Senior Alternatives

Care Management and Home Care Services
Wandering and Dementia

October 30, 2012

The Alzheimer’s Association reports that 60% of people suffering from dementia will display symptoms of wandering. Wandering can be dangerous and will often require a variety of interventions or supervision to keep them safe. In this blog we explore the most common forms of wandering, possible remedies for wandering, and how to correctly respond.

Wandering Aimlessly in the Home Environment

When a person wanders aimlessly throughout his or her own home, it is often a sign of agitation or restlessness. For these individuals, providing regular exercise may help to reduce the restlessness.  Engaging them in pleasurable activities at which the person can feel successful and accomplished can also be helpful.

Asking to “go home.”

Often the person will be looking for someone or something or wanting to “go home.”  The person may ask about his or her parents or children, indicating that “home” may not be an exact location, but more of a feeling of being reassured by the presence of past or present loved ones.

Reassurance and redirection may help comfort and distract people suffering from this form of wandering.  Saying something like, “I am here and I love you, let’s go for a walk together” may successfully distract.  Taking them for a short ride in the car may also be a sufficient way to alleviate the anxiety.

Wandering Away from the Home or Caregivers

The most serious and potentially dangerous form of wandering is when the person leaves their home or the supervision of their caregivers. It is important to plan for this “worst case scenario” by taking the considering these precautions:

Placing locks in a location that is out of the line of sight may deter persons with memory loss.  Doorknob protectors for toddlers will work for some people.  A bell or alarm to detect opening of the outside doors will alert the caregiver to attempts at exiting the home.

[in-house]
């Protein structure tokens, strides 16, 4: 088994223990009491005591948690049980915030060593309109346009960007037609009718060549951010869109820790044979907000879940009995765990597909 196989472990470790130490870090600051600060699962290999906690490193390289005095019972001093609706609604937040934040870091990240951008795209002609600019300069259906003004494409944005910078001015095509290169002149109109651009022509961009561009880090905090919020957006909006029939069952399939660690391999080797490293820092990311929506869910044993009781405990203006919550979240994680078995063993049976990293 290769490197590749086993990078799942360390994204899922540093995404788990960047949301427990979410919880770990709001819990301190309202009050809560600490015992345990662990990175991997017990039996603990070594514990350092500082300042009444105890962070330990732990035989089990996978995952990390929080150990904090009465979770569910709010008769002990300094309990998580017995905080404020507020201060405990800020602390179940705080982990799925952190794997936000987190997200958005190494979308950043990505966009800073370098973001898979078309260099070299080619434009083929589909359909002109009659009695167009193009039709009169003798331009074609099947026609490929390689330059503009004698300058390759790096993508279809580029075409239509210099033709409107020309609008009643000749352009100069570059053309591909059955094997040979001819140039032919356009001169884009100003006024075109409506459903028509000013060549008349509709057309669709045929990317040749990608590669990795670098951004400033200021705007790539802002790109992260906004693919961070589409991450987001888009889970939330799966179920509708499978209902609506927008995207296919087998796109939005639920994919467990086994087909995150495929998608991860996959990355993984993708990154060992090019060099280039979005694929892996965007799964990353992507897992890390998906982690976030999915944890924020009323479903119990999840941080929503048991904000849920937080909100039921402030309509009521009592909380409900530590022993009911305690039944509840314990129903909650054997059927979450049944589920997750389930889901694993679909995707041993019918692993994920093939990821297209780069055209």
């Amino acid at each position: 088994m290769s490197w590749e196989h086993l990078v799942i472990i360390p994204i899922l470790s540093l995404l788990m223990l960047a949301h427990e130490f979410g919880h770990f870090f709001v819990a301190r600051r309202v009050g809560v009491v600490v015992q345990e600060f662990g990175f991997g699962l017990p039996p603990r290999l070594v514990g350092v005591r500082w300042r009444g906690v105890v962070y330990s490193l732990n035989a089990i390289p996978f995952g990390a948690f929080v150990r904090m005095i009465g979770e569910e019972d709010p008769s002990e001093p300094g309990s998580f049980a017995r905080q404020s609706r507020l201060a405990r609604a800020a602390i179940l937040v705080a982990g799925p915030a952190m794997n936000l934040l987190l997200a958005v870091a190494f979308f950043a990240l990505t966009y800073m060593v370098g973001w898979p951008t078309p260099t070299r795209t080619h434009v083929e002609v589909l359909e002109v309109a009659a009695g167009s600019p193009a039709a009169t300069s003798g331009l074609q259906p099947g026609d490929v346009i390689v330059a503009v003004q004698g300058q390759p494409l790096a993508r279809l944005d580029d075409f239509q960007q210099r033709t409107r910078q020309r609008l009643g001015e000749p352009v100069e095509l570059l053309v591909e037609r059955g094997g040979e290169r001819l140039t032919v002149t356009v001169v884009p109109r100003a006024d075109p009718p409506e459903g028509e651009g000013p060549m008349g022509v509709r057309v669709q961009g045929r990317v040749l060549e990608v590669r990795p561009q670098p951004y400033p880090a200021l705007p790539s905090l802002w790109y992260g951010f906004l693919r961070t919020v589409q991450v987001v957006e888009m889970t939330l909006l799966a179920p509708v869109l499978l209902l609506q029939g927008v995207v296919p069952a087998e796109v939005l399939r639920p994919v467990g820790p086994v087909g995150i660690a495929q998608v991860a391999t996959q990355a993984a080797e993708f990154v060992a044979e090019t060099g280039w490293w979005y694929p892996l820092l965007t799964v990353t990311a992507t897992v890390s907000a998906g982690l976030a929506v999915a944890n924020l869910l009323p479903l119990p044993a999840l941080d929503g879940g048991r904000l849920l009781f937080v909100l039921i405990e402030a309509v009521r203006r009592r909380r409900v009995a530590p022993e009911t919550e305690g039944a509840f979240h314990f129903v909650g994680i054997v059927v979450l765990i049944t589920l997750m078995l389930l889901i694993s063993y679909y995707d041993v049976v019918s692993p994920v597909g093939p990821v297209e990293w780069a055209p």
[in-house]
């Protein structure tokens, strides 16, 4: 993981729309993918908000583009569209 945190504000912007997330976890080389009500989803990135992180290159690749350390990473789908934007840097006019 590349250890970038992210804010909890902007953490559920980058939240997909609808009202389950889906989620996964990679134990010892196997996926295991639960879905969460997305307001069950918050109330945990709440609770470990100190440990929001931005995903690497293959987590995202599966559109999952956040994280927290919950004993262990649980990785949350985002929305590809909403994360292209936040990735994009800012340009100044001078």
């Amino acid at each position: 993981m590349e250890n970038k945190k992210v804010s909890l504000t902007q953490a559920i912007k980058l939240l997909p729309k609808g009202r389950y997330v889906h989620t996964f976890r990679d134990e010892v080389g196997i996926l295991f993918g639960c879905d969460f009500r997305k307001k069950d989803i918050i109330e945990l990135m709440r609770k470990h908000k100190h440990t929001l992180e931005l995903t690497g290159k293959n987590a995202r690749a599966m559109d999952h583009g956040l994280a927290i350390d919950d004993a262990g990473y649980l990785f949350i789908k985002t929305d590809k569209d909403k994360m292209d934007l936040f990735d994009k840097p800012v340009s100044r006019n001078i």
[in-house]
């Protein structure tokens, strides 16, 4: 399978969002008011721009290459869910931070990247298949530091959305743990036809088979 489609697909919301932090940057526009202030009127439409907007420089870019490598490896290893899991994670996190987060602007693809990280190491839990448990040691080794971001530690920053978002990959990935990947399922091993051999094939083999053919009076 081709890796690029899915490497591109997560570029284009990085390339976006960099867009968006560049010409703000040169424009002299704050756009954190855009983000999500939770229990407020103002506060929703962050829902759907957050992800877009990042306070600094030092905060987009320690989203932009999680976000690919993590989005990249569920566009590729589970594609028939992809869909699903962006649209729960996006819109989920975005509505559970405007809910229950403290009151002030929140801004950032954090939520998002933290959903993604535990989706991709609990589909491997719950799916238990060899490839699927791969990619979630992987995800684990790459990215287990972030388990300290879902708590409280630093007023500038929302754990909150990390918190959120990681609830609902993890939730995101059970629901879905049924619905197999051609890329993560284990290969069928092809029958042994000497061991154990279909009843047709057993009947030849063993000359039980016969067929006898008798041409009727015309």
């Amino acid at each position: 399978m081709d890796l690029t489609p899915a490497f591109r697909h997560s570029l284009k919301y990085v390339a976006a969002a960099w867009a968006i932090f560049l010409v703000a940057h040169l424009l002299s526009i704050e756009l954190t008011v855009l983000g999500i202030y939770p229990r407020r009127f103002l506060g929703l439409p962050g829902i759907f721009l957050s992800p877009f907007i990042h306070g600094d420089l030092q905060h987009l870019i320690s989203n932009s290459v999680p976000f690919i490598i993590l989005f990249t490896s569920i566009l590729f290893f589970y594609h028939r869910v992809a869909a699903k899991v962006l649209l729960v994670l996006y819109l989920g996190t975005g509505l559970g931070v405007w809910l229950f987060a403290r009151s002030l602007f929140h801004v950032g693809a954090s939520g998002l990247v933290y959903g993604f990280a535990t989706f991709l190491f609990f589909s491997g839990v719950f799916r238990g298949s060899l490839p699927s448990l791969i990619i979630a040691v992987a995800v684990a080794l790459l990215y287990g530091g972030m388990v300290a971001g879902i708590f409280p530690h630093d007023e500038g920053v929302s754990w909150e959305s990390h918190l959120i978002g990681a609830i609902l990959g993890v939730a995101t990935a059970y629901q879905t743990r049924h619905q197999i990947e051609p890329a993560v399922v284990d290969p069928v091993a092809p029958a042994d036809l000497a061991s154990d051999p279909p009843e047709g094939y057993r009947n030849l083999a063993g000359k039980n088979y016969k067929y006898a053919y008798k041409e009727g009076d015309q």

Label all articles of clothing with name and contact information. Have a recent photo on hand.

Enroll the individual in a program of identification like the Safe Return program through the Alzheimer’s Association (MedicAlert+ Alzheimer’s Association Safe Return at 1.800.625.3780), which uses a national database and is a universally recognized system.

There are also various electronic tracking and monitoring systems that can be explored with your care manager or other professionals.

Keep a log of when the person becomes agitated or restless. If a pattern of behavior is recognized, it may be possible to plan activities that can help alleviate the symptoms. When a person begins to wander, it is essential that they are not left unsupervised. 

For more information on how to keep someone with dementia safe, please contact Senior Alternatives.

Keep a log of when the person becomes agitated or restless. If a pattern of behavior is recognized, it may be possible to plan activities that can help alleviate the symptoms.

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